ATHEISM: the definition question
Theists and atheists can't even agree on how to define atheism. Theists say atheism is the belief that God doesn't exist. Atheists say atheism is lack of belief in God. (Yes, the term, God, is ambiguous, but that issue can be sidestepped for now by defining theism and atheism relative to whatever definition of God is chosen.)
The basic problem is a clumsiness of the English language, which has two terms: theist and atheist, to label persons in several categories which are sometimes complicated in their relationships. I will try to clarify.
Any rational declarative statement is (ontologically) either true or false. In epistemological terms, a statement known to be true is called certain; a statement known to be false is called impossible (at least in the particular instance denoted by the statement). If you don't know if a statement is true or false, three other epistemological categories are added, making a total of five, which can be listed in terms of percentages of probability (or likelihood if you prefer).
- 100% likely = certain
- less than 100% and more than 50% likely = probable
- 50% likely = even probability, or equal chance
- less than 50% and more than 0% likely = improbable
- 0% likely = impossible
These five are the epistemological categories that exist, despite the fact that language (at least English) labels them poorly. e.g.
- Certainty is sometimes seen as a subset of probability, rather than a separate category.
- Impossibility is sometimes seen as a subset of improbability, rather than a separate category.
- Anything less than 100% likely is called uncertain.
- Anything more than 0% likely is called possible.
- 50% likelihood doesn't even have a name in English, so we have to make up terms like "toss up."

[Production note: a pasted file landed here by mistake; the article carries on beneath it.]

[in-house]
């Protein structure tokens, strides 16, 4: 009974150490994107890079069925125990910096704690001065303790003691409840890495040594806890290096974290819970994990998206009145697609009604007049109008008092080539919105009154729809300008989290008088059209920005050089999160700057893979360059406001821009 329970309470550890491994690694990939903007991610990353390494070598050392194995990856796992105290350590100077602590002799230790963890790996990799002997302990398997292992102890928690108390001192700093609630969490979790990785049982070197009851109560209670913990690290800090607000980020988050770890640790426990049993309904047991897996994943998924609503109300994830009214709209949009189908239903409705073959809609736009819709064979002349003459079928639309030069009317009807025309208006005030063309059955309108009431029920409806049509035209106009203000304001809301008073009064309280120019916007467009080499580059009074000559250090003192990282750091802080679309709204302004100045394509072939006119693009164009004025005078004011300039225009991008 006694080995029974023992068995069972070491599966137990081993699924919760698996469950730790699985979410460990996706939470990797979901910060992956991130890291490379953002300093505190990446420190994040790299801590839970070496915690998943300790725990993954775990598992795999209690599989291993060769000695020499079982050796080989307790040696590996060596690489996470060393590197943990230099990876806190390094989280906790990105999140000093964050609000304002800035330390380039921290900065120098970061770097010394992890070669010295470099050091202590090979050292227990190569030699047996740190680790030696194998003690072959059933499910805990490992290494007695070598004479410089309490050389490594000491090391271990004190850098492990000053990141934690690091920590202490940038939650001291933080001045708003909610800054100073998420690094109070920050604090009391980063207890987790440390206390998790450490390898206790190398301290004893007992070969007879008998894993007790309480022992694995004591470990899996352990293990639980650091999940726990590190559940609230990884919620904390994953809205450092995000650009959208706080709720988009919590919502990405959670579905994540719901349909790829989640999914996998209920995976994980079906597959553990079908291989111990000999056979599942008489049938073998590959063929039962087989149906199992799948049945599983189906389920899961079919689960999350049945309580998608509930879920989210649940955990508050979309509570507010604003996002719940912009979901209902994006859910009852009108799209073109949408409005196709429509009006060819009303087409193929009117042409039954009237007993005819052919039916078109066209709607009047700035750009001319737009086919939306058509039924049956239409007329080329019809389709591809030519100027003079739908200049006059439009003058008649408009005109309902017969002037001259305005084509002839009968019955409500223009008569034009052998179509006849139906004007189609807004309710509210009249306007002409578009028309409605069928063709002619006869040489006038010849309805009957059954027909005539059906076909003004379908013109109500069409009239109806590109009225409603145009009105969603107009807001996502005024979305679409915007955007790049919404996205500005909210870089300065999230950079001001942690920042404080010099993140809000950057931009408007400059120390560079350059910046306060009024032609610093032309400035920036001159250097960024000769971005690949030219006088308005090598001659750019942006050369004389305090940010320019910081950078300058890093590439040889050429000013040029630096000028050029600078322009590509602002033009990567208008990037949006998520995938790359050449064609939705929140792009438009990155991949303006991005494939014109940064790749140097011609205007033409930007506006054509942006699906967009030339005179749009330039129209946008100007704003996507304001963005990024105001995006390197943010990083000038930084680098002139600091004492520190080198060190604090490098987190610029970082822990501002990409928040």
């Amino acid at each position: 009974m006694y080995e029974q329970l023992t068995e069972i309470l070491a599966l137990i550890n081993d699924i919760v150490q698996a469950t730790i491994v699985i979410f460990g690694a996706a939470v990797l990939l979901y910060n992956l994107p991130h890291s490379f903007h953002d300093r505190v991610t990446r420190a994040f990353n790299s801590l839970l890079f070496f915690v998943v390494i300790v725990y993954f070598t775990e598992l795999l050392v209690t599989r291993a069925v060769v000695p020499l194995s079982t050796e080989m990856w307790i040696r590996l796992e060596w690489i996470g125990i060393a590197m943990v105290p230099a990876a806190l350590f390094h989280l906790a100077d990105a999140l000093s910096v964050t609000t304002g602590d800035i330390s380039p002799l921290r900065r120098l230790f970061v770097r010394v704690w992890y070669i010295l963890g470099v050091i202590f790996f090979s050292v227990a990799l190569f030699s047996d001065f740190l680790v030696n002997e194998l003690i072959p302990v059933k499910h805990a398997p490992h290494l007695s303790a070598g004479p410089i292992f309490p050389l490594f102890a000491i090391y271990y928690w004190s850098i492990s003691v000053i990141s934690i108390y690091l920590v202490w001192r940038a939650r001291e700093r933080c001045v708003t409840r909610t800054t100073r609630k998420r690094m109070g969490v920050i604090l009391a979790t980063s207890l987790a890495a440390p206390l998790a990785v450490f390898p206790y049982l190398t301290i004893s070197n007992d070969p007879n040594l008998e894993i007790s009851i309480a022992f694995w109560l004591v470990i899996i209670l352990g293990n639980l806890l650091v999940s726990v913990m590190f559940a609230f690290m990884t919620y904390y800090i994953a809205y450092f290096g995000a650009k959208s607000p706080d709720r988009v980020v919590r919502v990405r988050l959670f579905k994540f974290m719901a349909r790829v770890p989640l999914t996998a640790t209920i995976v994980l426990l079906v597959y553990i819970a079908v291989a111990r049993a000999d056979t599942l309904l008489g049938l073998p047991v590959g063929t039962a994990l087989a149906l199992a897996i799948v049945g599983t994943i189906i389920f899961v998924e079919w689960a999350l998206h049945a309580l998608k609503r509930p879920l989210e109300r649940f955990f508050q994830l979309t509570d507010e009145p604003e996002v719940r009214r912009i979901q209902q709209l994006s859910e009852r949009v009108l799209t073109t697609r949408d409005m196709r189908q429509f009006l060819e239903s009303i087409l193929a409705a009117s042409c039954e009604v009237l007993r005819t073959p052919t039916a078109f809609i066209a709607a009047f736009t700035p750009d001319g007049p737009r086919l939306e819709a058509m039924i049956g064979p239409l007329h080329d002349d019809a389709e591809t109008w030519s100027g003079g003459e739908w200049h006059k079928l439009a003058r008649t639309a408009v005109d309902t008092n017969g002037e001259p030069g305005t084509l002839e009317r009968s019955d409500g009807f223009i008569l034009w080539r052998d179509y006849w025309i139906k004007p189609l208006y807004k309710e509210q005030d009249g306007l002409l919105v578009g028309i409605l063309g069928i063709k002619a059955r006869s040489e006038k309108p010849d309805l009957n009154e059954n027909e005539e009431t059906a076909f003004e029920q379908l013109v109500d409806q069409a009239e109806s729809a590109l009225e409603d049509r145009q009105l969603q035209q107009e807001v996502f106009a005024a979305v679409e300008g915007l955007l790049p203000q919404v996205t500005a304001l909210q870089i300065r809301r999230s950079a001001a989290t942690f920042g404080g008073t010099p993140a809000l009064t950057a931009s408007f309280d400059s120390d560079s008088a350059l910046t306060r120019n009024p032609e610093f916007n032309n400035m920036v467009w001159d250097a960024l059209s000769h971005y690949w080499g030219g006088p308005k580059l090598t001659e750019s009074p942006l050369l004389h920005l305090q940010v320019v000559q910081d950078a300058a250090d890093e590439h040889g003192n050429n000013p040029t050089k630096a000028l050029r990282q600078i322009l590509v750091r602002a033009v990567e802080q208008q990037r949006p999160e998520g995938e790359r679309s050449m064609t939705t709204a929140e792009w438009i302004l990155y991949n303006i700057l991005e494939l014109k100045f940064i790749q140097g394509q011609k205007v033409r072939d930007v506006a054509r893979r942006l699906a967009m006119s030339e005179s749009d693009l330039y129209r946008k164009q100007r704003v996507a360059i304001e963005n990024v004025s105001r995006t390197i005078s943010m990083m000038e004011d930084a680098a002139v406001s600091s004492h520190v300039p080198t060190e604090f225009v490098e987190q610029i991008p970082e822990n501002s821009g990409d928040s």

- The term, impossible, is ambiguous. It can mean: in this particular instance, or under any circumstances.
And this reveals that all five of the categories can mean: in this particular instance, or under any circumstances. We just have to trust context and common sense to determine which meaning is intended.
But setting these language difficulties aside as much as possible, if the truth of proposition X is in question, and the meaning of proposition X is clear, then proposition X is one of the following:
- a toss up
If proposition X is the existence of God, then (regardless of how God is defined) the above categories are conventionally labeled:
* Agnostic is another ambiguous term. A soft agnostic says "I don't know." A hard agnostic says, "It can't be known." In both cases, the term is often expanded to label 2, 3, & 4, leaving 1 & 5 to persons who claim certainty.
But the above five categories are only applicable to persons who see enough evidence to make a probability judgment. Sometimes there is no way to judge probabilities. e.g. If I showed you a black box one meter cubed, and asked you if you think there is a book in it, and you had no other info, then you would have no way to judge the probabilities. In this case you could and should abstain from making a probability judgment. So, epistemological abstention is sometimes a legitimate category.
Next question: Does the existence of God have sufficient evidence to judge probability? This question would necessarily depend on the definition of God, so we must narrow it down in order to go further. I would contend that for any specific brand of theism (Christianity, Hinduism, Sikhism, etc.) a person might rightly claim to have seen insufficient evidence to judge probability for the existence of any of their respective Gods/gods.
So if a person claims to have no belief in God (as defined by some earthly religion), I have no objection. The person may be lying, but I can't prove it. But if such a person labels his epistemological abstention atheism, then I would ask him to keep it distinct from numbers 4 & 5 above, which have also been conventionally labeled atheism. If he contends that his definition of atheism is the only correct one, then I would ask him what he calls numbers 4 & 5 above. If he is making up his own language, then I would accuse him of it.
If a person calls himself an atheist by virtue of epistemological abstention, and admits that numbers 4 & 5 above can also be called atheism, then I have no problem with him, as long as he doesn't equivocate on the term. But if this person is seen arguing with theists on the probability of the existence of some form of God, then I would assume that he is also a category 4 atheist (possibly even category 5) relative to that form of God, and would ask him to admit that he is one. Otherwise the atheism he is defining is different from the atheism he is defending. And the atheist he is claiming to be is different from the atheist he is showing himself to be.